I suppose that as long as society requires people to submit letters for various purposes—applications, resumés, recommendations, business correspondence, requests for money or avowals of love—there will exist a market for expert guides to elegant letter-writing; including templates or sample letters. This was especially true in societies where “proper” correspondence was not written in the vernacular language, but in a special literary tongue. For pre-modern Jews this required considerable skill and erudition in Hebrew. This was not limited to mastery of grammar and vocabulary, but in keeping with the accepted conventions, it demanded an erudition that enabled frequent quotes and allusions to passages from the Bible, Talmud and Midrash.
One such collection of writing samples was published in 1533 by Rabbi Samuel Archivolti of Padua (c. 1530–1611) under the title Ma‘ayan Gannim [“Fountain of Gardens”]. This work was no mere utilitarian assortment of sample correspondence, but included some very specific content. It provided not only the texts of the letters, but also of replies to them. This would seem to imply that both parties to the correspondence were expected to be making use of Rabbi Archivolti’s manual; or perhaps, that at least some of the letters in the volume were records of exchanges that had actually taken place. It is also quite possible that the author was merely employing the epistolary format as a fictitious literary device for conveying his personal views.
The fifth and last section of the book was devoted to correspondence between men and women. And one pair of letters there takes the form of a request that was directed by a lady named Dinah to a knowledgeable man, asking him for for advice concerning her pursuit of advanced religious studies. In the flowery Hebrew typical of the era, the lady describes her desire to fulfill this supreme Jewish religious goal, although she is cognizant of the obstacles placed in her way by traditional religious law.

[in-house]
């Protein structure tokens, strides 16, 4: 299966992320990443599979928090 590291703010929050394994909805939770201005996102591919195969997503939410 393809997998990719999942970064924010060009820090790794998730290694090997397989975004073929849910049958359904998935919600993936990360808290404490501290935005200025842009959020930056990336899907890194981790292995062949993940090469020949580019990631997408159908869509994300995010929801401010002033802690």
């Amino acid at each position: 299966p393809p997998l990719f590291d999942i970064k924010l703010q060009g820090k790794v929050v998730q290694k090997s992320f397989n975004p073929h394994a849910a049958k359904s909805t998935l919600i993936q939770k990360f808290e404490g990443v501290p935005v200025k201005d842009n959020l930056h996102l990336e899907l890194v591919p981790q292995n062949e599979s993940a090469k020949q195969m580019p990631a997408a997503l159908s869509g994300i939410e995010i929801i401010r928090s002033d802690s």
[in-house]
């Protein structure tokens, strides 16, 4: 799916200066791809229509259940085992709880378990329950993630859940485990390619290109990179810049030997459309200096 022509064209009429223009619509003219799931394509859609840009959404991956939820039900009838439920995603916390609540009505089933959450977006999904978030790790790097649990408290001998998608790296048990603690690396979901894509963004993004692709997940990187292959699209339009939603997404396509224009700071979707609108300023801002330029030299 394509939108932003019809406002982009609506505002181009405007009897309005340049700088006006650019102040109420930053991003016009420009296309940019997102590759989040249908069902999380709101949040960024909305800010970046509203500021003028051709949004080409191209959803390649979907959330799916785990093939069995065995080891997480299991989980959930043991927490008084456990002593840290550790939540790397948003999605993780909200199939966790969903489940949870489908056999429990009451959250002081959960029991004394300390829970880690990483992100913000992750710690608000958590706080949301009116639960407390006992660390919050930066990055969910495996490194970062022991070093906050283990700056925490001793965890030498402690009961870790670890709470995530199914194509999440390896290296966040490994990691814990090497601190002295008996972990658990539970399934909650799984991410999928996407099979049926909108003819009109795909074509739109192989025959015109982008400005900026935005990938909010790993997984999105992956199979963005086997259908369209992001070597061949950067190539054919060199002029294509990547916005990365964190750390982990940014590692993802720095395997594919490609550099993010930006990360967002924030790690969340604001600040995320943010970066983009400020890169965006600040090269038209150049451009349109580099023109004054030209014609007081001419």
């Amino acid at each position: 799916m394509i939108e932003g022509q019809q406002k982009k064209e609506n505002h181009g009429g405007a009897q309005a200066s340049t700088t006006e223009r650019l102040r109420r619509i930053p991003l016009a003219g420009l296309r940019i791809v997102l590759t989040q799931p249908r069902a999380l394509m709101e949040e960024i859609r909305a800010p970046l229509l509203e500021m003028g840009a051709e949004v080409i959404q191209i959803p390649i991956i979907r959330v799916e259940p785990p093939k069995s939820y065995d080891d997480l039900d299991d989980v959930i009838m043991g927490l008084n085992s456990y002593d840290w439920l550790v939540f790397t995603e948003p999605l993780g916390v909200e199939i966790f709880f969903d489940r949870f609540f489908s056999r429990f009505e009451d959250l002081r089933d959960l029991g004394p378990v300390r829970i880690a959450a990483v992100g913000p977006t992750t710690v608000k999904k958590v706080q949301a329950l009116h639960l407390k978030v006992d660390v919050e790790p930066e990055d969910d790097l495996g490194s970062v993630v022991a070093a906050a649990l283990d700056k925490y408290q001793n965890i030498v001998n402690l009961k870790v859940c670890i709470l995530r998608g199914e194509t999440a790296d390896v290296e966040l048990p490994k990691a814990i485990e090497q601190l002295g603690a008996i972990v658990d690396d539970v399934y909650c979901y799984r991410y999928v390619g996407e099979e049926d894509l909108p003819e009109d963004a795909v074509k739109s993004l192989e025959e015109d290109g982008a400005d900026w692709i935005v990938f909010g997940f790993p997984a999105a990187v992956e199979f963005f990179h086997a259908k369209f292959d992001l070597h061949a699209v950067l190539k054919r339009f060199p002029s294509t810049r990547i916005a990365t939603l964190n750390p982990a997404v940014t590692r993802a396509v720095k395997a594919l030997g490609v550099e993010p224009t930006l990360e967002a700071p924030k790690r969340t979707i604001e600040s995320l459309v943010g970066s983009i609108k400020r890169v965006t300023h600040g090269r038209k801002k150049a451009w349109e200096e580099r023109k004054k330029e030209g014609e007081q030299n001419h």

The reply relates seriously to her dilemma. The advisor is impressed with her intellectual qualifications and the purity of her motives; but he cannot ignore the rulings of all those major halakhic authorities who upheld the strict position of Rabbi Eliezer in the Talmud, that “if a man instructs his daughter in Torah, it is as if he were teaching her “tiflut”—a Hebrew term that has been given a broad range of translations from ”frivolity” to “lewdness.” The correspondent is deeply aware of the frustrating contrast between the woman’s indisputable worthiness and the talmudic law’s abstruseness. In the end, he suggests that the prohibition was directed only at fathers teaching Torah to young girls who would treat the material flippantly, but not to responsible, mature ladies who are capable of coping seriously with the rabbinic curriculum.
Rabbi Archivolti’s very specialized manual did not enjoy very wide circulation outside of Italy; and yet after centuries of virtual oblivion, it came to attract a renewed interest in the nineteenth century—this, at least was true for those two letters dealing with women’s education.
The best-known instance was in the popular Bible commentary “Torah Temimah” by Baruch Epstein of Lithuania. After citing the standard rabbinic rulings that the Torah’s instruction to “teach them to your sons” is meant to actively exclude daughters from Torah learning, the Torah Temimah brings Rabbi Archivolti’s ingeniously permissive interpretation. Interestingly, he cites it as a “responsum”—a formal legal ruling— without mentioning that it really originated in a letter-writing manual that carried no legal authority, even though it was written by a respected scholar. In fact, Epstein commented that he was really unfamiliar with that rare and obscure book or its author other than to note that Rabbi Archivolti had been cited as a grammarian in Rabbi Yom-Tov Lipmann Heller’s influential commentary to the Mishnah.